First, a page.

SACRAMENTO, Calif., Aug. 21, 2013 – Nearly a dozen aircraft and crews from the California Air and Army National Guard are battling wildfires across Northern California.
Currently, nine California Army National Guard helicopters and two California Air National Guard air tankers are working in coordination with CAL FIRE and U.S. Forest Service firefighting crews to battle the American, Swedes and Rim fires.
The aircraft have dropped more than 250,000 gallons of water or fire retardant since the first crews were activated Aug. 13.
National Guard units also are involved in fighting fires in Idaho, Nevada, Oregon and Utah.
“We train for this fight every year,” said Army Maj. Gen. David S. Baldwin, the adjutant general of the California National Guard. “Our ongoing coordination with CAL FIRE and CAL OES ensures that the right people, with the right training, are in the right place when the lives and property of our fellow Californians are on the line.”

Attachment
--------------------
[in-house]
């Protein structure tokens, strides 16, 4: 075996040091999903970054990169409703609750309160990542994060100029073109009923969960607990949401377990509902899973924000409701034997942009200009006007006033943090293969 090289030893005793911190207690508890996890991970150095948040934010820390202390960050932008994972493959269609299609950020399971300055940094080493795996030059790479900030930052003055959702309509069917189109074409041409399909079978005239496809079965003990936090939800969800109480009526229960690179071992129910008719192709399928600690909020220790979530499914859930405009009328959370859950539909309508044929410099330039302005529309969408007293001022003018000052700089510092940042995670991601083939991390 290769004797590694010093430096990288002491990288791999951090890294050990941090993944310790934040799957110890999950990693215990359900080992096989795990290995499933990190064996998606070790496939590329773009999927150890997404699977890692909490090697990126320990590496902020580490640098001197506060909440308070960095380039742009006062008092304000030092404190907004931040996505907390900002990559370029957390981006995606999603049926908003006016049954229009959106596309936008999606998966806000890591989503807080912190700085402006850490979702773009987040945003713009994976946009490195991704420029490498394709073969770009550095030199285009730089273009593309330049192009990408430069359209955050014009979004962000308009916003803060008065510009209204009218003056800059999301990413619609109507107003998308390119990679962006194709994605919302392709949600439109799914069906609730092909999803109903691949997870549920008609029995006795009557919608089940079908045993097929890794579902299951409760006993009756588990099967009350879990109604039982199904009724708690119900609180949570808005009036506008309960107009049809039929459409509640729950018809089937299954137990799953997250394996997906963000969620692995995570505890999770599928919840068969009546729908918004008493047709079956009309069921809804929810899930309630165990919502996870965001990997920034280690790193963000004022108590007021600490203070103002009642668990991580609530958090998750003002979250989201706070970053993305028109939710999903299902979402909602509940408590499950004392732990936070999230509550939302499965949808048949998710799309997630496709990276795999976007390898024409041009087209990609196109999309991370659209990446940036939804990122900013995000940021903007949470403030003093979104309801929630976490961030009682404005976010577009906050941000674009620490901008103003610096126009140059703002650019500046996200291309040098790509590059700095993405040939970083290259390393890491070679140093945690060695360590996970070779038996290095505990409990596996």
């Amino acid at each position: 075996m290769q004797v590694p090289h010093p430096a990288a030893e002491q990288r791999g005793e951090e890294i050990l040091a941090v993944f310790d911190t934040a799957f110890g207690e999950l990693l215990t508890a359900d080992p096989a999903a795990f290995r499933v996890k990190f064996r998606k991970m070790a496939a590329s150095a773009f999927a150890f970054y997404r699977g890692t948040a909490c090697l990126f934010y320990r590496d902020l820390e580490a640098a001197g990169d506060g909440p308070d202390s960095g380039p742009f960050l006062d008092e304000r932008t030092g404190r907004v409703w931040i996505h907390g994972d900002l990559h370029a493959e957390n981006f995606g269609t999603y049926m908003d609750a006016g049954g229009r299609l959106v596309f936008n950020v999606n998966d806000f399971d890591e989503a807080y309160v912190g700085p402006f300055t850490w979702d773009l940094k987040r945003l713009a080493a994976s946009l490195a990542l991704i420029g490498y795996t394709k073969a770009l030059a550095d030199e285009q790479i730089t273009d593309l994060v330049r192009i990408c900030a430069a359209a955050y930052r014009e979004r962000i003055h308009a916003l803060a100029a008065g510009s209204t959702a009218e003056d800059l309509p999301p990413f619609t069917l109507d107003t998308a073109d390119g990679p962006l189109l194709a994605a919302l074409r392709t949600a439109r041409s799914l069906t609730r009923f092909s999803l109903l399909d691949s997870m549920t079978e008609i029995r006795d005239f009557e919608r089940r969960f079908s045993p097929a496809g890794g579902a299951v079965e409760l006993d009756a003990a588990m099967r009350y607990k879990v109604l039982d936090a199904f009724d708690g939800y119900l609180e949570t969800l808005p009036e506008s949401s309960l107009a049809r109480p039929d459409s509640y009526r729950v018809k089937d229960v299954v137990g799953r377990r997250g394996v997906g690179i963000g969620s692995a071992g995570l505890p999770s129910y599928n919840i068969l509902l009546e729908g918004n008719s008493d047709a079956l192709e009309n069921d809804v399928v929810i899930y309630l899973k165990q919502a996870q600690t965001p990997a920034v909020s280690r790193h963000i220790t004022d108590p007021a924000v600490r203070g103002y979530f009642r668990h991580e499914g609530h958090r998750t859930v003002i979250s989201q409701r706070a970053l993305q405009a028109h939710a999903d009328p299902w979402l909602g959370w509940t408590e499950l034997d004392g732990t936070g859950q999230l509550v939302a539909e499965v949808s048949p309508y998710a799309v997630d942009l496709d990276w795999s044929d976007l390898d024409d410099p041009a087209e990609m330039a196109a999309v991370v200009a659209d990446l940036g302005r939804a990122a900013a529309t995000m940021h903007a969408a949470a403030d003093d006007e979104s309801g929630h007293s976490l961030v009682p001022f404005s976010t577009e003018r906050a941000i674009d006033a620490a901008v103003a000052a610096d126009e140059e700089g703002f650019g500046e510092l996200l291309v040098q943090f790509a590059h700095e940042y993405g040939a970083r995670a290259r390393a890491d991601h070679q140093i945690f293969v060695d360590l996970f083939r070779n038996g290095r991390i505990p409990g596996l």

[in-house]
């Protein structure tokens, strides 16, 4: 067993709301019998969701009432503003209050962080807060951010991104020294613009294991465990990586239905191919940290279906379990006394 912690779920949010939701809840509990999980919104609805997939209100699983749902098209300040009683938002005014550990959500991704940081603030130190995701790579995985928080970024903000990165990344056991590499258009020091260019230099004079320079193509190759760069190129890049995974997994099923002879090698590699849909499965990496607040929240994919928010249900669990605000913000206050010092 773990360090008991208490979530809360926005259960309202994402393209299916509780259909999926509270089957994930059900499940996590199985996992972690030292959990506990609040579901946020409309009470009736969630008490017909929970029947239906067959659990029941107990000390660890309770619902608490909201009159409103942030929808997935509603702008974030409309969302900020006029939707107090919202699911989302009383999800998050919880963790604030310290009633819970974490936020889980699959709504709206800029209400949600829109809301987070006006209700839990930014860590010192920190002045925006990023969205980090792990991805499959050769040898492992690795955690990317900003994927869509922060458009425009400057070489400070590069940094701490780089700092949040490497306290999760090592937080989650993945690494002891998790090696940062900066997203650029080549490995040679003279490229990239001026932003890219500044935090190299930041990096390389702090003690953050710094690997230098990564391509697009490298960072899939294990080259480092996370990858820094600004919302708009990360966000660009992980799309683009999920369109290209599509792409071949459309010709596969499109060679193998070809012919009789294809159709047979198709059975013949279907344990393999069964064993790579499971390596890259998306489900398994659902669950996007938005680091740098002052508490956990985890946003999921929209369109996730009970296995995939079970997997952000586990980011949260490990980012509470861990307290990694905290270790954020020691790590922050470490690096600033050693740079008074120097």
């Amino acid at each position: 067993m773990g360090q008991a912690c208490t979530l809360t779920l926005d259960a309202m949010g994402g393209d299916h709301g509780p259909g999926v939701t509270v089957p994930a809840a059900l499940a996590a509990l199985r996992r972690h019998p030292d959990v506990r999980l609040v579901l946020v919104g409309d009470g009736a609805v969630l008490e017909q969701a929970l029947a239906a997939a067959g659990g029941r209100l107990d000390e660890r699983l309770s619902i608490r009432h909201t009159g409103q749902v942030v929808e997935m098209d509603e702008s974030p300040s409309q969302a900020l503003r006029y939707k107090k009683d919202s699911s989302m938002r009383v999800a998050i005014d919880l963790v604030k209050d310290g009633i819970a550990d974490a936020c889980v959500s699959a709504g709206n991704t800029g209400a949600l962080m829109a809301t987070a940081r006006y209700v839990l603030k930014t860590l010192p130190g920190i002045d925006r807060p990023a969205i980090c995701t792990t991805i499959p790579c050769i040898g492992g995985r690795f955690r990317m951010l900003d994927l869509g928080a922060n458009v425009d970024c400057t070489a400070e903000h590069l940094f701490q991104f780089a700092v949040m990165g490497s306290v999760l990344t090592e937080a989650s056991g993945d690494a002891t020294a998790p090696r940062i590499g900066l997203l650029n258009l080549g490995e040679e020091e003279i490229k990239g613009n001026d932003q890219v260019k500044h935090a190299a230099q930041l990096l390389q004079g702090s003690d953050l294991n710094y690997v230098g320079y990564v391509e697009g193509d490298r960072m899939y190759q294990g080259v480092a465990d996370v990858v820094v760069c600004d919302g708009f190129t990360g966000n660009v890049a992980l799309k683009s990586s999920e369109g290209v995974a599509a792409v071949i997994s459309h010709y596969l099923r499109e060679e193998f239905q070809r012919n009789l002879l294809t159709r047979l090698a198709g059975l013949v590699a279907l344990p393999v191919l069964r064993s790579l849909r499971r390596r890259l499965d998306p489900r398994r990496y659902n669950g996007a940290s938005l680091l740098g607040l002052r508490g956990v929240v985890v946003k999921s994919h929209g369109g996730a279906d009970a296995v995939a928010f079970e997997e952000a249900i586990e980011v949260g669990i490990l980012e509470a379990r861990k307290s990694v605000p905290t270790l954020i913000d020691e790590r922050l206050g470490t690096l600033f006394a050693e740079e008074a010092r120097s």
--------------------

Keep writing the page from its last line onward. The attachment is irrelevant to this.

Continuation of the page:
Three UH-60 Black Hawk helicopters are battling the American Fire, two Black Hawks are assigned to fight the Rim Fire, and three helicopters — two Black Hawks and one CH-47 Chinook – are engaged in battling the Swedes Fire. Meanwhile, one Black Hawk helicopter is staged in Redding, Calif., on call for medevac support.
Each Black Hawk is equipped with a 660-gallon water bucket, while the Chinook’s bucket has a 2,000-gallon capacity. The medevac helicopter is equipped with a specialized crew and a hoist for extracting injured personnel from rugged terrain.
The helicopters have completed more than 229 drops, releasing about 111,500 gallons of water since their Aug. 17 activation.
The two C-130J air tankers are fighting the Rim fire. Both aircraft are equipped with the Modular Airborne Firefighting Systems II (MAFFS) and are capable of discharging 3,000 gallons of water or fire retardant along the leading edge of a fire in less than five seconds, saturating an area one-quarter of a mile long by 100 feet wide.
Since their activation Aug. 13, the air tankers have completed more than 53 drops, releasing about 142,000 gallons of retardant.